Evander Murchison the eldest son of Mr. Murdoch above stated was Tacksman of Auchtertyre Lochalsh and married Ann, daughter of Colin MacKenzie son of Sir Roderick MacKenzie of Cromarty commonly called the Tutor of Kintail. He left issue John born 1680, Roderick, Murdoch, Duncan, and a daughter Mary who was married to Farquhar Matheson of Fernaig Duncan, the youngest son, left two sons, John and William, which latter died in Lochalsh leaving issue Murdoch, who left Donald, who left two sons, Murdoch and Duncan, the latter presently at Dunbar and the former resided at Airdinarff in 1840, leaving issue Duncan Donald Roderick Finlay and Catherine. They all emigrated to New Zealand; John, son of Duncan, married Christina Murchison, sister of the Colonel Murchison and left issue Mary, who married Roderick MacKay, Dornie Kintail Murdoch the third son of Evander, was a cattle dealer and married at Dail na spidail in Athol and returned to Caplach in Lochalsh where he left a numerous family of whom were Alexander and Simon and Catherine who married Donald MacRae Cnoc nan carn i.e. hill of Cairns Camusluinie. Simon left a son Mr. Murdoch Murchison factor to MacLeod who lived in Glenelg a gentleman well known in many parts of Scotland. When Doctor Samuel Johnson and Mr. James Boswell on their Highland tour in 1773 the Doctor says:-Having surmounted the hill (of Ratagan) at last we were told that at Glenelg on the sea side we should come to a house of lime, slate and glass. This image of magnificence raised our expectation; at last we came to our Inn weary and peevish and began to enquire for meat and beds, of the provisions the negative catalogue was very copious: but however we had a very eminent proof of Highland hospitality; along some miles of the way in the evening a gentleman's servant had kept us company on foot with very little notice on our part. He left us at Glenelg and we thought of him no more till he came to us again in about two hours with a present of Rum and sugar from his master. The man had mentioned his company and the gentleman, well knowing the penury of the place, had thus his attention drawn to two man whose names perhaps he had not heard by whom his kindness was not likely to be ever repaid, and who could be recommended to him only by their necessities." This gentleman, according to Mr. James Boswell, was none else than Mr. Murdoch Murchison of Beolary, Glenelg and factor to the laird of MacLeod. He married a daughter of Murdoch MacRae of Morvich Kinttail by whom he left a numerous family. John, his son, was Tacksman of Beolary Glenelg but left no issue. Duncan, son of Mr. Murdoch, married a daughter of MacLeod of Scalasaig and left issue viz. Donald, Magnus and Roderick. The family emigrated to America. Magnus left issue Ludovic Murdoch Murchison sheep manager Inverguseran Knoydort, 1866.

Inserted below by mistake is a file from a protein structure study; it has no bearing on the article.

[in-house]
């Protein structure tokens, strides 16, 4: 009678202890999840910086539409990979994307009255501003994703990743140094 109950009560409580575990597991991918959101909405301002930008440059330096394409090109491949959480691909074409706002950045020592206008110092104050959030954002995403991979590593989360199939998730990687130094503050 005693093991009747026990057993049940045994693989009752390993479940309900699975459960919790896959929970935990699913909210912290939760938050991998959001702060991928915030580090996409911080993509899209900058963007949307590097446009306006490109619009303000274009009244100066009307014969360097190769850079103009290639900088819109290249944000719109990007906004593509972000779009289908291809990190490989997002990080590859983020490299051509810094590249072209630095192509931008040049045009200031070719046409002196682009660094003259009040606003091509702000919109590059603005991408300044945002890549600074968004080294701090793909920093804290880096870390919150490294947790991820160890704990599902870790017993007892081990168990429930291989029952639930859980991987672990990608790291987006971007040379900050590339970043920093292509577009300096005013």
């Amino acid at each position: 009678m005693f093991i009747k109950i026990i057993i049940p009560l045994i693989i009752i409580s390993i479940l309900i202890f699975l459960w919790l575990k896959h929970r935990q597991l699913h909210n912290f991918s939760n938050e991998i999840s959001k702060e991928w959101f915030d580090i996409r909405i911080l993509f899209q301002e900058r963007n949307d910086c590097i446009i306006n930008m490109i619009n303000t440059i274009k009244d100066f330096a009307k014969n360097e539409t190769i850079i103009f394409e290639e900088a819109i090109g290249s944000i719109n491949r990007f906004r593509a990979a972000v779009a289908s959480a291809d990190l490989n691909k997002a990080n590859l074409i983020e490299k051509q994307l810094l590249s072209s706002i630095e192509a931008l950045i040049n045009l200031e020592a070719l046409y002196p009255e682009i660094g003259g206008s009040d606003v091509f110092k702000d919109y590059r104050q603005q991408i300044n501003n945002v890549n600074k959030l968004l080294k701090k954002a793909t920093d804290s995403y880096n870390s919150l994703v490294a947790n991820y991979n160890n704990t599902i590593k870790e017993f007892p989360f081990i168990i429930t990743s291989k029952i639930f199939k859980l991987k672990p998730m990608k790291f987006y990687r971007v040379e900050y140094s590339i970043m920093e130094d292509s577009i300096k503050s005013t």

Murdoch Murchison, third son of Evander Murchison of Auchtertyre, left a son Alexander who left Murdoch who married Katherine daughter of Kenneth MacLennan by whom he left issue Duncan and Janet. He married secondly Mary the daughter of Simon Murchison, issue one daughter, Mary who married Farquhar MacDonald Letterfearn. Janet married Alexander Ferguson at Montgerald Easter Ross. Duncan married Ann, daughter of Kenneth MacMillan Dornie issue Murdoch, Alexander, Ann, Catherine, Janet, Margaret, and Jaen. Ann married Farquhar MacRae pensioner Dornie. She was mother of the Rev. Alexander. MacRae, late Priest of Beauly. Both sons jointed the 78 regt. in 1793 Murdoch was a sergeant in the regiment, and on the eve of being promoted, was unfortunately lost in a transport coming from Bengal to Bombay which took fire on the 29th February 1804. Alexander, his brother, returned home from India. He was a strong powerful man and married Margaret MacKarlich, Bundaloch; he left issue Murdoch, John, and Janet who married Donald Mac Lennan, Bundaloch. They emigrated to Australia. Murdoch left issue and died at Bundaloch by his wife Flora MacKerlich namely Duncan, Alexander, and Margaret. John is married to Ann, daughter of Roderick Finlayson Bundaloch and has (1866) issue Murdoch and Janet.